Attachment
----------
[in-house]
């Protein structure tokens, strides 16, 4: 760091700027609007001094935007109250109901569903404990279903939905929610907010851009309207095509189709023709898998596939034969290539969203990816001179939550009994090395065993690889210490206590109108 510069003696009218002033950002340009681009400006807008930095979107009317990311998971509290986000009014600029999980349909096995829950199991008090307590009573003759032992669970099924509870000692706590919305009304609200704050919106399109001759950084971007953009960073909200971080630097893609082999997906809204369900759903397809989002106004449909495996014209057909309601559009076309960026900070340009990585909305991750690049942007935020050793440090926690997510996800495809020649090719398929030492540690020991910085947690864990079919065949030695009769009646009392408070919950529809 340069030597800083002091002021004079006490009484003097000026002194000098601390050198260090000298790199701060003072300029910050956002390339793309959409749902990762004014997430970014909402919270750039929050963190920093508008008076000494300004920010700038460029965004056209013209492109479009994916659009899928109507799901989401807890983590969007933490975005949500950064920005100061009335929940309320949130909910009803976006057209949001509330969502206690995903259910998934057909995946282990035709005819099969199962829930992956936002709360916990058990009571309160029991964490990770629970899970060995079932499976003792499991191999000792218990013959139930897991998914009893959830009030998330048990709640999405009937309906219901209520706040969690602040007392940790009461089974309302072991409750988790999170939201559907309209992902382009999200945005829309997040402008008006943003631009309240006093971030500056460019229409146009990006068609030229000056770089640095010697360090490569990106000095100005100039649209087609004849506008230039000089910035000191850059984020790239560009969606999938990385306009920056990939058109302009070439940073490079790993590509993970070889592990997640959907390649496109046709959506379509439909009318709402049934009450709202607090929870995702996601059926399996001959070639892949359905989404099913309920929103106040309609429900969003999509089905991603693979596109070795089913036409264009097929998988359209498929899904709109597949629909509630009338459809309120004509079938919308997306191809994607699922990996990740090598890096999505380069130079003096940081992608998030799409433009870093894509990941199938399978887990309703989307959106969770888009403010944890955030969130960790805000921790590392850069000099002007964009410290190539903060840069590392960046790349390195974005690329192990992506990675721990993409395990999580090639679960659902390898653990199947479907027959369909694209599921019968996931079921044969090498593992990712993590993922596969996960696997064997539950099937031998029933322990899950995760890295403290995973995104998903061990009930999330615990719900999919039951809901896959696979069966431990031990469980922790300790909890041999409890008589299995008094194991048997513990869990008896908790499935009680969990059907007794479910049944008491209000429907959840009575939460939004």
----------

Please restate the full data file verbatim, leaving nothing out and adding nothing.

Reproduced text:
[in-house]
């Protein structure tokens, strides 16, 4: 760091700027609007001094935007109250109901569903404990279903939905929610907010851009309207095509189709023709898998596939034969290539969203990816001179939550009994090395065993690889210490206590109108 510069003696009218002033950002340009681009400006807008930095979107009317990311998971509290986000009014600029999980349909096995829950199991008090307590009573003759032992669970099924509870000692706590919305009304609200704050919106399109001759950084971007953009960073909200971080630097893609082999997906809204369900759903397809989002106004449909495996014209057909309601559009076309960026900070340009990585909305991750690049942007935020050793440090926690997510996800495809020649090719398929030492540690020991910085947690864990079919065949030695009769009646009392408070919950529809 340069030597800083002091002021004079006490009484003097000026002194000098601390050198260090000298790199701060003072300029910050956002390339793309959409749902990762004014997430970014909402919270750039929050963190920093508008008076000494300004920010700038460029965004056209013209492109479009994916659009899928109507799901989401807890983590969007933490975005949500950064920005100061009335929940309320949130909910009803976006057209949001509330969502206690995903259910998934057909995946282990035709005819099969199962829930992956936002709360916990058990009571309160029991964490990770629970899970060995079932499976003792499991191999000792218990013959139930897991998914009893959830009030998330048990709640999405009937309906219901209520706040969690602040007392940790009461089974309302072991409750988790999170939201559907309209992902382009999200945005829309997040402008008006943003631009309240006093971030500056460019229409146009990006068609030229000056770089640095010697360090490569990106000095100005100039649209087609004849506008230039000089910035000191850059984020790239560009969606999938990385306009920056990939058109302009070439940073490079790993590509993970070889592990997640959907390649496109046709959506379509439909009318709402049934009450709202607090929870995702996601059926399996001959070639892949359905989404099913309920929103106040309609429900969003999509089905991603693979596109070795089913036409264009097929998988359209498929899904709109597949629909509630009338459809309120004509079938919308997306191809994607699922990996990740090598890096999505380069130079003096940081992608998030799409433009870093894509990941199938399978887990309703989307959106969770888009403010944890955030969130960790805000921790590392850069000099002007964009410290190539903060840069590392960046790349390195974005690329192990992506990675721990993409395990999580090639679960659902390898653990199947479907027959369909694209599921019968996931079921044969090498593992990712993590993922596969996960696997064997539950099937031998029933322990899950995760890295403290995973995104998903061990009930999330615990719900999919039951809901896959696979069966431990031990469980922790300790909890041999409890008589299995008094194991048997513990869990008896908790499935009680969990059907007794479910049944008491209000429907959840009575939460939004």